For the first time in their reply brief, plaintiffs raise another issue they belatedly presented to the district court--whether that court's dismissal was an abuse of discretion under new Rule 4(m). The prior Rule required dismissal if plaintiff "cannot show good cause why such service was not made within" 120 days. See Fed. R. Civ. P. 4(j) (1991). The new Rule increases a district court's discretion to extend the 120-day time period by authorizing the court "to relieve a plaintiff of the consequences of an application of this subdivision even if there is no good cause shown." Rule 4 Advisory Committee Notes (1993). Thus, under Rule 4(m), if the district court concludes there is good cause for plaintiff's failure to serve within 120 days, it shall extend the time for service. If plaintiff fails to show good cause, the court still may extend the time for service rather than dismiss the case without prejudice. See Espinoza v. United States, 52 F.3d 838, 841 (10th Cir. 1995); Petrucelli v. Bohringer & Ratzinger, 46 F.3d 1298, 1305 (3d Cir. 1995).

Plaintiffs argue that their diligent inquiries and prompt filing of an amended complaint satisfy Rule 4(m)'s good cause standard. A showing of good cause requires at least "excusable neglect"--good faith and some reasonable basis for noncompliance with the rules. See Lujano v. Omaha Public Power Dist., 30 F.3d 1032, 1035 (8th Cir. 1994); Pellegrin & Levine, Chartered v. Antoine, 961 F.2d 277, 282-83 (D.C. Cir. 1992). When counsel has ample notice of a defect in service, does not attempt an obvious correction, and chooses to defend the validity of the service attempted, there is no good cause for the resulting delay if that method of service fails. See Traina v. United States, 911 F.2d 1155, 1157 (5th Cir. 1990).

Here, for one year plaintiffs ignored reliable sources of corporate structure information, such as the Kansas Secretary of State, and refused either to act on the information provided in the Christie affidavits, or to look behind that information through discovery. Even when the Kansas Corporate Annual Reports and information provided by an AlliedSignal public relations office confirmed the Christie affidavits, plaintiffs stubbornly refused to take the obvious step of moving for leave to add King Radio as a named defendant. Thus, plaintiffs' insufficiency of service was willful, not inadvertent. We cannot conclude that the district court abused its discretion in finding no good cause for the resulting delay. See Edwards v. Edwards, 754 F.2d 298, 299 (8th Cir. 1985) (standard of review).

Alternatively, plaintiffs argue that the district court abused its Rule 4(m) discretion by refusing to grant a permissive extension of the 120-day time limit. Plaintiffs rely upon the Rule 4(m) Advisory Committee Notes, which state that such relief "may be justified, for example, if the applicable statute of limitations would bar the refiled action." However, "the running of the statute of limitations does not require the district court to extend time for service of process." Petrucelli, 46 F.3d at 1306.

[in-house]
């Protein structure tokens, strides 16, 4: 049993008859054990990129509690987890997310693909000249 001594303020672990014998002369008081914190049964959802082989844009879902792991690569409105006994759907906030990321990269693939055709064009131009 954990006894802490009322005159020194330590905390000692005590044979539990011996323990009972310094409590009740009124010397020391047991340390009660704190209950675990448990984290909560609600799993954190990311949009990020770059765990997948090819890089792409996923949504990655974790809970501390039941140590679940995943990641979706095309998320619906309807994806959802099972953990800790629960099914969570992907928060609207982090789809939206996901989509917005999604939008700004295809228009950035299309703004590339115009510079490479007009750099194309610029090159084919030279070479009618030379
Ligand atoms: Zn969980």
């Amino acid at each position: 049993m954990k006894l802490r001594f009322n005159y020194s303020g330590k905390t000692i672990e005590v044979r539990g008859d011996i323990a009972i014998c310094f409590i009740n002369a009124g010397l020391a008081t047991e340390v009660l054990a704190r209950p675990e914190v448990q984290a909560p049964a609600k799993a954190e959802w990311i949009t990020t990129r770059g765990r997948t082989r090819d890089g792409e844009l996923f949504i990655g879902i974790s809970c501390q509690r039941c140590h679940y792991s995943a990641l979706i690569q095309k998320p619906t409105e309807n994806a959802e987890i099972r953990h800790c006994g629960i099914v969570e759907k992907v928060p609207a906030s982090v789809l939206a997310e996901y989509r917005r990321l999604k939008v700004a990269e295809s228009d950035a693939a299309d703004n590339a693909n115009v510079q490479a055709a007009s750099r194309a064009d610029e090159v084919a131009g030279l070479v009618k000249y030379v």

Plaintiffs requested this discretionary relief almost one year after service issues were first raised. During that period, the service of process dispute frustrated discovery (because no named defendant had been served) and disrupted the court's efforts to set a trial date. Plaintiffs in requesting more time assured the district court that they could now effect service. But they never took the obvious step of seeking to add King Radio, and they did not advise the district court what steps would now be taken to effect service and why the failure to serve would then be cured. Indeed, even on appeal plaintiffs do not acknowledge the need to sue King Radio (or its successor), despite clear record evidence to the contrary.

At some point, a litigant must bear the consequences of conscious strategic or tactical decisions of this kind. Although this dismissal without prejudice may prove to have severe consequences, the district court correctly applied the applicable rules of civil procedure, carefully considered plaintiffs' arguments on the service issues, and gave plaintiffs repeated opportunities to correct their service insufficiencies. We conclude that the court's ultimate decision to dismiss without prejudice was not an abuse of its substantial Rule 4(m) discretion.

The judgment of the district court is affirmed.

 1

The HONORABLE JEAN C. HAMILTON, Chief Judge of the United States District Court for the Eastern District of Missouri

 2

See Fed. R. Civ. P. 12(b) (4) and (5). The distinction between the two insufficiencies is often blurred, and it is appropriate to present and analyze service issues under both rules. See 5A Charles A. Wright & Arthur R. Miller, Federal Practice and Procedure: Civil Sec. 1353, at 277 (2d ed.1990)

 3

For purposes of the appeal, we assume without deciding that this Missouri statute of limitations governs plaintiffs' claims

 4

Apparently, King Radio changed its name to AlliedSignal Avionics, Inc., following its March 1994 merger with another AlliedSignal entity (not a named defendant)